Why are we, as a species, so poor at sustaining and prolonging relationships? Not only relationships with other people but (often unhealthy) relationships with objects that cannot possibly reciprocate any emotional response to our longing for them, such as, cars, food, our phones, plants and of course ‘the biggie’: The Planet. As people, we have a tendency to lack empathy, knowledge and care for a lot of things from time to time; often, apathy is the catalyst to most of the things we do. For instance, this piece of writing is somewhat a consequence of my own apathy towards many activities I find uninteresting. This is a clear example that apathy isn’t always a bad thing, so long as it leads to better consequences and not watching the third, hour long, 9/11 conspiracy theory documentary on YouTube or the eleventh episode of Friends in a row on a Sunday afternoon. If you can create something positive out of something as negative as apathy then you are doing something right, my reader, for not everyone can do such a thing and will, almost certainly, never be able to. This is the unfortunate situation some people allow themselves to be subjected to and shan’t ever question it – but bloody ought to!
Now I am not saying by me writing this mediocre piece that I am somehow better than you, on the contrary, I am merely outlining the sheer imperfections that lie within, virtually, all of us. Furthermore, I believe you and I should welcome this challenge: the challenge of fighting our own, natural, inability to understand and conquer innate psychological blockages. Once we can understand the extremely complex workings of the mind – most importantly, your own mind – then we will be wholly better off as a civilisation. For understanding the mind means understanding all of humanity’s woes, hitherto and hereafter, and how to prevent them from occurring again.
Additionally, I solemnly believe there is no greater relationship than that of one with one’s own mind, however, similar to a romantic relationship, this relationship should not go unscathed i.e. there should be continuous questioning, for example, Why did you say that? Where did you get that idea from? Is that the right thing to do? Who told you that? Is s/he telling the truth? Albeit, it is an ambitious and audacious idea but not one to be ridiculed or nullified (though I anticipate the sniggers and scoffs of the over 30s, of course), but encouraged to everyone in order to stimulate the subconscious to graduate into the conscious; the ignorant into the learned; the unsure into the certain.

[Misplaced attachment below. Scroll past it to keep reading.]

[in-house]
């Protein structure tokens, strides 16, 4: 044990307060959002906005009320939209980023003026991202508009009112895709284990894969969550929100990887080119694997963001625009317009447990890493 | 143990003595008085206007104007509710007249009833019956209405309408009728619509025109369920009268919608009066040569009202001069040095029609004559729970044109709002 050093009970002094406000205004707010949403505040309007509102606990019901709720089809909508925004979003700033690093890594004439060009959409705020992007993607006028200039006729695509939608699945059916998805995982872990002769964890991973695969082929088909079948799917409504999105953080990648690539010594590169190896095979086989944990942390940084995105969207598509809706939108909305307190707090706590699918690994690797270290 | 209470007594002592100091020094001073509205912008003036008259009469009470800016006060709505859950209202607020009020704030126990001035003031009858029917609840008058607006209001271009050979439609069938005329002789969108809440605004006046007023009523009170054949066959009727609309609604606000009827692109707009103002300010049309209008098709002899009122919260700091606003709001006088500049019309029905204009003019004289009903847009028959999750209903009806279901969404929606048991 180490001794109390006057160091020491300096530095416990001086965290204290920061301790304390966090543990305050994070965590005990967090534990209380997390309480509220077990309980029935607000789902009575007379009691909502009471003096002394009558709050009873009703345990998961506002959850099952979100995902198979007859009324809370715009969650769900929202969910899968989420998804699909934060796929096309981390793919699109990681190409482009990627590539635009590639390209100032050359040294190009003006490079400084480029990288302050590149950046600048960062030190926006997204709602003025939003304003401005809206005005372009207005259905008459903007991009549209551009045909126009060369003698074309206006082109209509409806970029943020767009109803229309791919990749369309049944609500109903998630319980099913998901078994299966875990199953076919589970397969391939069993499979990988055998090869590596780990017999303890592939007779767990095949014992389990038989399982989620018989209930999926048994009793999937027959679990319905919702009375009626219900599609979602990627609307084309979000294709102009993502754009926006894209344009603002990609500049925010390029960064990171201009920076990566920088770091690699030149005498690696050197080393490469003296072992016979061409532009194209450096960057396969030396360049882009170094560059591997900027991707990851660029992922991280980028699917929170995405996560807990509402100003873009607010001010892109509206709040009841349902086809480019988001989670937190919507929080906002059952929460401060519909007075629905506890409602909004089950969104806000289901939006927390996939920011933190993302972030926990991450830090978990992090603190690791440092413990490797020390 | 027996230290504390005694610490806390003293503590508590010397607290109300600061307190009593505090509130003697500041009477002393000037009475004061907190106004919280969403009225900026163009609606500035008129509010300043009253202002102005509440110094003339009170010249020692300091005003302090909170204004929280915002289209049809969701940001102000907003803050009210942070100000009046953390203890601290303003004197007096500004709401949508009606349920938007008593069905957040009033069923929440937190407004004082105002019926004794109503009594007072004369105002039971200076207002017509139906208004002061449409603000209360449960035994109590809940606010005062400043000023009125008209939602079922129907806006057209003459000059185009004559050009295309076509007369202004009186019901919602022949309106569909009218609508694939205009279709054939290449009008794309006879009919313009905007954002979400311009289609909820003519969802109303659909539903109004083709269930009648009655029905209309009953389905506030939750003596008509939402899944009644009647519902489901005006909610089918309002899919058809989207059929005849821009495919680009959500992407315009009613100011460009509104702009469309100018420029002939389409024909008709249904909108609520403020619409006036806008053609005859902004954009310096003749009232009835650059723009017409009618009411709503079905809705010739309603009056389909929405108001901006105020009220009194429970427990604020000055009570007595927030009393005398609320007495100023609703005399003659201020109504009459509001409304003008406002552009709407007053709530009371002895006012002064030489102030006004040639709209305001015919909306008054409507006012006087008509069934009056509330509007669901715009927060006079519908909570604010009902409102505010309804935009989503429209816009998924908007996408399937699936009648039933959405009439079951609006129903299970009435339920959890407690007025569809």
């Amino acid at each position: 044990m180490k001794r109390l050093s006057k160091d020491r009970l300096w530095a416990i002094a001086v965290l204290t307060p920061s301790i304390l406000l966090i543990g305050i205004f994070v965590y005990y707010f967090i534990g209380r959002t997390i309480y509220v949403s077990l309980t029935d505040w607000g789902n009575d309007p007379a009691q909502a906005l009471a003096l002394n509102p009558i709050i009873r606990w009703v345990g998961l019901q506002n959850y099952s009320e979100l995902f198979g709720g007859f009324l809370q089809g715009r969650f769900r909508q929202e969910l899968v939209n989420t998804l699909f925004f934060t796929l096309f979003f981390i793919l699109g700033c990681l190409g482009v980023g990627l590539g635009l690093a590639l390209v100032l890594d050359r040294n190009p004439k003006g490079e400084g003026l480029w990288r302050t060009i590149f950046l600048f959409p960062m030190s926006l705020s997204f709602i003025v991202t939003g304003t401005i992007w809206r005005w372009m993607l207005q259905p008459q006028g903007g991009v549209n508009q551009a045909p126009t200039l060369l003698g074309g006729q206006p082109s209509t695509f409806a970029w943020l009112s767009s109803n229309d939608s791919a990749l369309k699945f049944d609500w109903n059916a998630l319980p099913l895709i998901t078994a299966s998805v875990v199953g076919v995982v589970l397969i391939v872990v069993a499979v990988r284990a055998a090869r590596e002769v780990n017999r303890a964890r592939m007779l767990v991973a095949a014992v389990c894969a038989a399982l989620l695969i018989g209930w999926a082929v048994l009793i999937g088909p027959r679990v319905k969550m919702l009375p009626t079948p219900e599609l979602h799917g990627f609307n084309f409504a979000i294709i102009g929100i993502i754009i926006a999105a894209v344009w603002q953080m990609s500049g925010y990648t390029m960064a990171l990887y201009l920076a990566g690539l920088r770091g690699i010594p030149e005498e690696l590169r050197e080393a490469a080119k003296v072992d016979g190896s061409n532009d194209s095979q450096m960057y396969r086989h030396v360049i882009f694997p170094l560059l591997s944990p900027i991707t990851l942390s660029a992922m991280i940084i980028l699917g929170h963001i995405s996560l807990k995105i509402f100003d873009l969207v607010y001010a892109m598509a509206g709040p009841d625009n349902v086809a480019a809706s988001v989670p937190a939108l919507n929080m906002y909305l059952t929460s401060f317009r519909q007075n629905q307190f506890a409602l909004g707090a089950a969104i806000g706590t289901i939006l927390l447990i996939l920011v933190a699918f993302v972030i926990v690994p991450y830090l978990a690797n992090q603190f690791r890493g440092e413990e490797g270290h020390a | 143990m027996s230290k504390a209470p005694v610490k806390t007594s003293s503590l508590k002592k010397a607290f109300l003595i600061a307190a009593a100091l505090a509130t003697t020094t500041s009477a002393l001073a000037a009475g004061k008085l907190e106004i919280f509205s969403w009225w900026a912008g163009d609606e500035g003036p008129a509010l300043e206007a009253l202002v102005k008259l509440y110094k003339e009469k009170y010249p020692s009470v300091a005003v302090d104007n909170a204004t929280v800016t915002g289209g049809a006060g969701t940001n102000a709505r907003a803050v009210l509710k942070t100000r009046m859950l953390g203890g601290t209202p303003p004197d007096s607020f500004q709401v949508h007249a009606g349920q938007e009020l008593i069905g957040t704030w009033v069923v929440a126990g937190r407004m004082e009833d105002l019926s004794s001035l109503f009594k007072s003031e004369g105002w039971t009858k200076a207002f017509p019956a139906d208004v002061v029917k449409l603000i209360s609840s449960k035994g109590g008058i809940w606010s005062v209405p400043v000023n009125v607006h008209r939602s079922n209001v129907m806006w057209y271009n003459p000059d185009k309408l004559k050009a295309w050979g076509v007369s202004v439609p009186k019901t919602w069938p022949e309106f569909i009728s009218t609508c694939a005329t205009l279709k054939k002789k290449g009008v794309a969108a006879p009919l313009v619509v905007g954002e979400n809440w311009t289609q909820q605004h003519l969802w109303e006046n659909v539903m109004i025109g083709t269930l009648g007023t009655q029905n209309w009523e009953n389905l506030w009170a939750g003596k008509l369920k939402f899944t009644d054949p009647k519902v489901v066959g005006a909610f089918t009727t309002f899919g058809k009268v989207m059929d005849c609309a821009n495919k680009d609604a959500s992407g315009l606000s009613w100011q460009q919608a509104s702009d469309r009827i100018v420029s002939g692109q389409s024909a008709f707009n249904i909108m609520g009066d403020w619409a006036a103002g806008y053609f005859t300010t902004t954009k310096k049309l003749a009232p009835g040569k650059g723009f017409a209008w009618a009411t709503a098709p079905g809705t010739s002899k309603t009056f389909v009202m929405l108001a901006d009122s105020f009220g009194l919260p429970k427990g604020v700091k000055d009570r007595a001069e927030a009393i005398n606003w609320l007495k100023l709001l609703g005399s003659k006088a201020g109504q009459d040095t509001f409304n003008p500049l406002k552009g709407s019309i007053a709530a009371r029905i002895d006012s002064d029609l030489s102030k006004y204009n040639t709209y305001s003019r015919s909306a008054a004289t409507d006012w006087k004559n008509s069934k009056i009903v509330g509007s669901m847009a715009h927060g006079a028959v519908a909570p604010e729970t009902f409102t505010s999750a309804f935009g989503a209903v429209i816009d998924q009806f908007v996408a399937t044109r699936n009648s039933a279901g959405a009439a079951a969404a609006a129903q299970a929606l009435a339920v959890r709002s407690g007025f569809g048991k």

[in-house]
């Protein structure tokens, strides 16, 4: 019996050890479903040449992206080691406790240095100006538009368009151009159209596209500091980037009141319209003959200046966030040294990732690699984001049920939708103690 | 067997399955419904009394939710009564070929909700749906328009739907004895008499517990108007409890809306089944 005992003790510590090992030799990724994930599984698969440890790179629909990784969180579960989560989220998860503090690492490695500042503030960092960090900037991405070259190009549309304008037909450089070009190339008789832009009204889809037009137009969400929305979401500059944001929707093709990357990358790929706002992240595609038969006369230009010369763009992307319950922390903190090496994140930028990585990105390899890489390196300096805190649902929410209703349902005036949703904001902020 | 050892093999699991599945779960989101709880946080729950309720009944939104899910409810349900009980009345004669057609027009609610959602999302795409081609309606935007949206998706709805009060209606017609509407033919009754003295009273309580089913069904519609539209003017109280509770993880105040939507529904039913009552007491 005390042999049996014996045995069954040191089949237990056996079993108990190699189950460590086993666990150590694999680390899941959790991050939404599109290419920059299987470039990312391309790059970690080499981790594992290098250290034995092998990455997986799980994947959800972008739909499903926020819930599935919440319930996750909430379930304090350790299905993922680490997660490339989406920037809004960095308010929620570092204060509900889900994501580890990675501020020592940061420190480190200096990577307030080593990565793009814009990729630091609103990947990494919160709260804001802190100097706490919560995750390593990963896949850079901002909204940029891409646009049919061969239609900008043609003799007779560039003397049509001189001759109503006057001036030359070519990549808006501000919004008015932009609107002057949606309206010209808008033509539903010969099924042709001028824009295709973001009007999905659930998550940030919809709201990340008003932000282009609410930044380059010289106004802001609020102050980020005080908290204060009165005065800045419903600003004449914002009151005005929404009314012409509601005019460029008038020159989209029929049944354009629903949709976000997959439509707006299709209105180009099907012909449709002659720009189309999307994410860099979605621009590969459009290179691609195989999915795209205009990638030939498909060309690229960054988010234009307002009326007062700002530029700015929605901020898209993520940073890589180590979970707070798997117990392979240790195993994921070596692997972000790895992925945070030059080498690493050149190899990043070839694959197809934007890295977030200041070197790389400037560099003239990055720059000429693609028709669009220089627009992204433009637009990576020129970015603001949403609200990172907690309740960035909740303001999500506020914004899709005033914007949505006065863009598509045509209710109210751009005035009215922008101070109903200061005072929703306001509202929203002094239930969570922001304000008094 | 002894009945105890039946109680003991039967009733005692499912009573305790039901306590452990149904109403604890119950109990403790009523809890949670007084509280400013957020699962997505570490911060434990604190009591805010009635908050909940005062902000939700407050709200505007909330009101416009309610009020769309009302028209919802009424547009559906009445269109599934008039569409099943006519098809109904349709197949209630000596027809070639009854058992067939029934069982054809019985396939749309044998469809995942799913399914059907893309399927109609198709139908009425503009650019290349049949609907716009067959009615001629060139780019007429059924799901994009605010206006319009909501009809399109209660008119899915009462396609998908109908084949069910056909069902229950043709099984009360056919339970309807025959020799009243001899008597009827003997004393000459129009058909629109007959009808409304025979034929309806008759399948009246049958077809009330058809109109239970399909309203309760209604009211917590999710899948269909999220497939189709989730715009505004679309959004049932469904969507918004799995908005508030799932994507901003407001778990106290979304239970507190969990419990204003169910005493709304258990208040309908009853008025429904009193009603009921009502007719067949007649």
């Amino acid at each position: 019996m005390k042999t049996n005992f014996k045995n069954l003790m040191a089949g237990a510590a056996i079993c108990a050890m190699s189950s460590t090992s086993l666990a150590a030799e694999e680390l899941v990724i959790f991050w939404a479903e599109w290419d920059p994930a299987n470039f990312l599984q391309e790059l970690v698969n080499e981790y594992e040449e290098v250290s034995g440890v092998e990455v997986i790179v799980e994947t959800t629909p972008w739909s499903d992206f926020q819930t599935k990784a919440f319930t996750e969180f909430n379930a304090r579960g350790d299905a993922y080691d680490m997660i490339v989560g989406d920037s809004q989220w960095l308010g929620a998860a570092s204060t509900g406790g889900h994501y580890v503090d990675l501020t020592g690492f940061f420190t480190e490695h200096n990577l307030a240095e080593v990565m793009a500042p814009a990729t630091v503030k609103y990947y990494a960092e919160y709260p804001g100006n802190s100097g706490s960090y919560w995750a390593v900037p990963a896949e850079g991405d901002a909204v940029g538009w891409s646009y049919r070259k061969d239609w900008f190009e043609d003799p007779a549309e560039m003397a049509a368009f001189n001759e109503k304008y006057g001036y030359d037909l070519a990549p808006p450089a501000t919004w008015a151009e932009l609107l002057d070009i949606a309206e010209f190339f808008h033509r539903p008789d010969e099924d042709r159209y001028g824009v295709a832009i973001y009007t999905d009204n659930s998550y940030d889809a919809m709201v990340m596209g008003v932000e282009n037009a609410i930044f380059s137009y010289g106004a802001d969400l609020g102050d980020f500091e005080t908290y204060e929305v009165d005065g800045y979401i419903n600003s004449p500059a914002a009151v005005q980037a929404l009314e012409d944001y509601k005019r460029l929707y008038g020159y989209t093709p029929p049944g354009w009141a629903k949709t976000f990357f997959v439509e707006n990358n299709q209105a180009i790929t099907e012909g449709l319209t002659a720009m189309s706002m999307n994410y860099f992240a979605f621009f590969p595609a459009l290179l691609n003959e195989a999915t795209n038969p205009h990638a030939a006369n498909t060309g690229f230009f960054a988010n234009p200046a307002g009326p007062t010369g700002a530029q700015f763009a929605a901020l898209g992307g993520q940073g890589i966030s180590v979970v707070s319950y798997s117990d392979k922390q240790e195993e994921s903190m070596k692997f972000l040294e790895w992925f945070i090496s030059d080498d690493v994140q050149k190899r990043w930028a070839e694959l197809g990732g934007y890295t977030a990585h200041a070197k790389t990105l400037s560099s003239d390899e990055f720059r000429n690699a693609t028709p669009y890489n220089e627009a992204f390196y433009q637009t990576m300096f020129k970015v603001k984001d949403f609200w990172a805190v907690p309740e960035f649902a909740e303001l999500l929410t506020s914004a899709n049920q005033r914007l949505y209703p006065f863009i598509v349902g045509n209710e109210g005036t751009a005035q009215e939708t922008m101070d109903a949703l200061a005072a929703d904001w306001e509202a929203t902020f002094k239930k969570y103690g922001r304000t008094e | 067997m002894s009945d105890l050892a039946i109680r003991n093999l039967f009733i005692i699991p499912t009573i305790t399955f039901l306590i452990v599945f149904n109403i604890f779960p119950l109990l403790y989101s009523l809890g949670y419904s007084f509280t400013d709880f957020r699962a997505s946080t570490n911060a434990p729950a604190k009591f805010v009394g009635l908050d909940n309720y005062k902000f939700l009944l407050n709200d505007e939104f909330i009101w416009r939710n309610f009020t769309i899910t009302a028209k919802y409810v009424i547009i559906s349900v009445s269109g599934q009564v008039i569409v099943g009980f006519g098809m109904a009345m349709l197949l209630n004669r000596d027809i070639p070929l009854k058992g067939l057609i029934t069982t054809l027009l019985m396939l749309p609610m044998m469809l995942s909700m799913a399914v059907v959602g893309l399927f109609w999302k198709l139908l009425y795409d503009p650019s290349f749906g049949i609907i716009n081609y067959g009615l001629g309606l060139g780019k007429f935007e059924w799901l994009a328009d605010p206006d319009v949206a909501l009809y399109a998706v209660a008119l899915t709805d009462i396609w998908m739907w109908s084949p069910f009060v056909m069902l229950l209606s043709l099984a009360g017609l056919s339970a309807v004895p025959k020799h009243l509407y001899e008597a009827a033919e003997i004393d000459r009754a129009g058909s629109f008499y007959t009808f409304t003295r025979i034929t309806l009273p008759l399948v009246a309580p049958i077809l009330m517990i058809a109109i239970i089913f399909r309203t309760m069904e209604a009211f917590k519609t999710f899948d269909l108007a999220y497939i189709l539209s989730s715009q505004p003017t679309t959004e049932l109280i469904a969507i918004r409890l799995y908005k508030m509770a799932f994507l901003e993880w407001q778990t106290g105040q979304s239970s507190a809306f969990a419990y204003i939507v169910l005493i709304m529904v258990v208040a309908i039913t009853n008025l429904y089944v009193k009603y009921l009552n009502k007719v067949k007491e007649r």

The question I initiated this piece with was not of a vacuous notion, nor was it a question purporting to be of importance, it is of importance. Great importance, I might add. I know I cannot be the only person to have asked this question, or even the only person to outline that the relationship between one and one’s own mind is paramount to any romantic relationship with another person. It isn’t our fault, right? Can we be to blame for our very nature that has enabled us to outlive all of our ancestors? Are we truly the cause of our own hardships?
I say this because we are not creatures inept of feeling pleasure or guilt, in fact, both emotions are linked and often ensue in either order, precariously. This is because we are selfish, which nobody can deny is a main reason why we are alive today. For if our forefathers did not choose to share their prey with the other tribes, allowing them to become stronger, we wouldn’t be here now (a somewhat ‘low brow’ example but I think you get what I mean). I am not saying selflessness is at all a drawback in the human genome, but you are not always wrong for being selfish. You must always remember “everything is good in moderation” and selfishness is not, by any means, exempt from this maxim. Ask yourself if selfishness in wanting to learn and wanting to expand your mind is truly a bad thing, even in moderation?
The problem with things being good in moderation, is that humans tend to live in excess: excess luxury; excess poverty; excess greed; excess power; excess vanity. This is our penultimate downfall, as a species, and one in which I have experienced to be my own downfall in previous relationships either with friends, family members or lovers. I often become submerged with melancholy, by my own hand, thinking about these experiences. However, I am not embarrassed nor ashamed to admit this as I endeavour to never omit such events that have occurred in my life, for I am certain they have been tremendous learning experiences that I cannot be anything but grateful for. I always learned more about myself and about the other person(s) involved from these understandings. This must not be undervalued, my reader, as you ought to take everyday situations and the not-so-everyday situations as learning experiences which enable you to be a better version of yourself. I must also note that it is never too late to learn something more about yourself – sure, it would have been more useful knowing that saying or doing something would be hurtful to someone else, but then you wouldn’t have said or done it at all! Perhaps if you didn’t hurt someone’s feelings, you wouldn’t be in the position you are in now, ‘for better or worse’. This is always the philosophy I embody within myself and one in which I do sometimes struggle abiding by, but I am still learning too.
Learning is the epitome of our species’ primitive nature and should never be quashed in order to spare someone’s hurt feelings or to ‘play it safe’. Moreover, in order to reach a higher state of consciousness, one must seek past the superficialities that we are distracted by every day, and clutch at the realities of the universe instead. This will ultimately better us as individuals and as a people.
By Connor Lee